Network Security: Steps to Keeping Your Storage Devices Secured

Network Security: Steps to Keeping Your Storage Devices Secured

Data is one of the most important assets of your company. Data allows you to serve your clients and run your business. They must be kept safe in secure storage devices within your business network.

The need to share data amongst members of the company makes network servers a part of a crucial backbone of your company. However, you must take the necessary precautions before you can safely open up your network even just within your team.

Keep in mind that cyberattackers have learned how to observe and do their research over the past years. They will surely try to find a weakness in your security and practices to get access to your files.

How to Keep Your Network Storage Devices Safe

You need to establish a reliable routine to keep your server working the best it can. You need to minimize potential errors and breakdowns while ensuring that maintenance routines are conscientiously fulfilled.

Here are some ways to keep your network safe and secured:

Make sure to use strong passwords.

This particular suggestion may sound like common sense at this point, but you'd be surprised how many teams still use passwords along the lines of "admin1" or "admin123" in their offices.

Your password is meant to protect you, your data, and your systems. Using weak passwords on your network or even on separate computer units within the office can compromise not only individual computer storage devices but the whole network.

You need to ensure that each member of the company changes their passwords frequently. You should also practice revoking access to files once a team or a member no longer need to have access to them.

Monitor disk usage on storage devices in the network.

Most companies have varying types of storage devices in the network. Make sure that your storage is segregated to further enforce the safety of your company files and data.

For instance, client records, legal documents, and other permanent items should be somewhere isolated or self-containing so that they do not take up production system space. On top of that, being on separate storage from one where people move around temporary files makes this crucial data safe from both human error and cyberattacks.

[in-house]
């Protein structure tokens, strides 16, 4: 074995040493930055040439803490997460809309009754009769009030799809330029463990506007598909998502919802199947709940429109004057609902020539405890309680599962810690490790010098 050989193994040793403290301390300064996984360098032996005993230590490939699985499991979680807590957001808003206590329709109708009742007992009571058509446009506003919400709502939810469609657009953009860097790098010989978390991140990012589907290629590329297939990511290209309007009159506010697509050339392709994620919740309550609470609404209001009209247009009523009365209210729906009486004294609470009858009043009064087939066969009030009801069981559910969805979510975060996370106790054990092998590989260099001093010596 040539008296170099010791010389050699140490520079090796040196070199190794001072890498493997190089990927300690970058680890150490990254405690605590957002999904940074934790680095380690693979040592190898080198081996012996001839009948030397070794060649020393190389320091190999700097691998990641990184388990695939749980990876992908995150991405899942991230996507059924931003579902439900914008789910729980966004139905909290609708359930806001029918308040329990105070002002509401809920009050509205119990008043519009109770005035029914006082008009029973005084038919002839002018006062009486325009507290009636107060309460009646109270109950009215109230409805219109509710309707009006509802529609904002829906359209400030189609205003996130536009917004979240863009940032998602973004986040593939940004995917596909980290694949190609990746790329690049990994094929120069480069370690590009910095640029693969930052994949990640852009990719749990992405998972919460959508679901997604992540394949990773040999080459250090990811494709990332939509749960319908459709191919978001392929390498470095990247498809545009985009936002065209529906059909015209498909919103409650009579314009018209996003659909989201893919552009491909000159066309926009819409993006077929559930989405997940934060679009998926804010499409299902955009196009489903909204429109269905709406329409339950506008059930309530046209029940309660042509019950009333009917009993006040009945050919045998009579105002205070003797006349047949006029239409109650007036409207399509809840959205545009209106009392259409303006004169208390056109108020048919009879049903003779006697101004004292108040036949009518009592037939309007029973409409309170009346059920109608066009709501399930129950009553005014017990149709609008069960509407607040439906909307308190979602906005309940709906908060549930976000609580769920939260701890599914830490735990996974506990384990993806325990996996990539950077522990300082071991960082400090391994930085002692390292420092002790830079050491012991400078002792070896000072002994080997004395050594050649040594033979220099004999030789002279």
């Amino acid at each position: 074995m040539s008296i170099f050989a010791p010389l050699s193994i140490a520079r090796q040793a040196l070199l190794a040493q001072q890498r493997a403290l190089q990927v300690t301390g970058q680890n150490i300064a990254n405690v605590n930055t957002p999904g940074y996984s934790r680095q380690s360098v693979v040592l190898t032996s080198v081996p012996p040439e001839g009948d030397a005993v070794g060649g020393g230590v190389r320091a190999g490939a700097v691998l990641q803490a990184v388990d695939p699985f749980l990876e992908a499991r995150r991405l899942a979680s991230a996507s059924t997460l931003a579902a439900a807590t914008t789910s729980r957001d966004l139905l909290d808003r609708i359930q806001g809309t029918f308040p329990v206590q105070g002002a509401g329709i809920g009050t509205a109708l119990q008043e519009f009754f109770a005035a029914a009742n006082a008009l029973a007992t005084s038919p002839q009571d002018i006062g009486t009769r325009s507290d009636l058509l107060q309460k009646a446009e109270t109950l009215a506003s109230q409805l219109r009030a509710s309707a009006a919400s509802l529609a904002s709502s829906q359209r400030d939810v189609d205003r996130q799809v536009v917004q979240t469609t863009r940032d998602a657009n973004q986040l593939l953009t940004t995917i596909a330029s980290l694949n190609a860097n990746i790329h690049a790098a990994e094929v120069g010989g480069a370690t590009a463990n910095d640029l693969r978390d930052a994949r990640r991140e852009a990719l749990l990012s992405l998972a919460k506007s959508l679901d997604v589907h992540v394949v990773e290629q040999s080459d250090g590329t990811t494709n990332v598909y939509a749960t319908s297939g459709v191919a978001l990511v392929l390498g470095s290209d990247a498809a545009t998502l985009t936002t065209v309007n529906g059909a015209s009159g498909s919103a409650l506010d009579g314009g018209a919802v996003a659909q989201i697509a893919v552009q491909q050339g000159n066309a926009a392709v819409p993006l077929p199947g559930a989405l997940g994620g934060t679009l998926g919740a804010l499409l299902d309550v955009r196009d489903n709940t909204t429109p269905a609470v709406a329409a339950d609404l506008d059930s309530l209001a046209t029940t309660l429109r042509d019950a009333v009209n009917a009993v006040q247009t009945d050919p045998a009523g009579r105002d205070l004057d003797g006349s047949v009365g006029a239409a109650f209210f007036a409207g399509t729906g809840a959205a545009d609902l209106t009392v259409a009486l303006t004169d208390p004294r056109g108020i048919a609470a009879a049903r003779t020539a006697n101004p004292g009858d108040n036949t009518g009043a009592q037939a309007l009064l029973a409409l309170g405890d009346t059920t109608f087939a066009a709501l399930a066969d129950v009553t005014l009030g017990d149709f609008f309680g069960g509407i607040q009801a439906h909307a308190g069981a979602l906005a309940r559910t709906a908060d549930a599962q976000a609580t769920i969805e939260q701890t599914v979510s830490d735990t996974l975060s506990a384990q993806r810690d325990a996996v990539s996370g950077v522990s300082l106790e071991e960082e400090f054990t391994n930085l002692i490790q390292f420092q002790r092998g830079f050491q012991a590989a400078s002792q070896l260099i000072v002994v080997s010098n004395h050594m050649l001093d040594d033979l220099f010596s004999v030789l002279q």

Automate any process you need to do regularly.

Repetitive tasks may feel like a chore to do manually, but of course, you can't just ignore them. In cases like this, automation is your friend. Some tasks that you should automate include your network's backup process.

You never know when your server is going to experience a system error or when one of your storage devices decides to stop working. Aside from your backups, you can also automate security checks or any routine tasks that you need to do frequently.

Check if your backups are working.

Although you should automate backups, it does not mean that you should completely leave things up to fate. Every once in a while, you need to check if your backup is working. Perform test recovery several times yearly just to make sure that your backup really has your back in case your storage devices fail or in case of a cyberattack.

ALWAYS update your server.

Do not skip on updating your server software and/or hardware. Outdated software or hardware are some of the biggest security risks to your server. Make sure to install any updates for your operating system and upgrade your hardware if something significantly better comes up. For instance, storage devices from a few years ago are definitely not the same as the better, newer versions of today.

Review user accounts on your server.

There are several reasons why you would have some old, unused accounts in your network. However, much like your password, you should not just let them be-- you need to do something about them.

Semi-active or dangling user accounts can become a serious security threat if a cybercriminal gets a hold of them. Make sure to go through and remove dangling accounts from the system every now and then, including accounts from previous clients and employees.

Tip: Make sure to state in your contract that you delete client data once they are no longer working with you-- this will help you remain in compliance.

On a Final Note...

As the old saying goes, prevention is better than cure. Keeping your network secured through the thorough process of maintenance will help you come out strong in case of network disasters in the future. Since data is so important when running a business, do not wait for you to learn things the hard way and protect them now! 

Jul 12th 2021 Mike Anderson

Recent Posts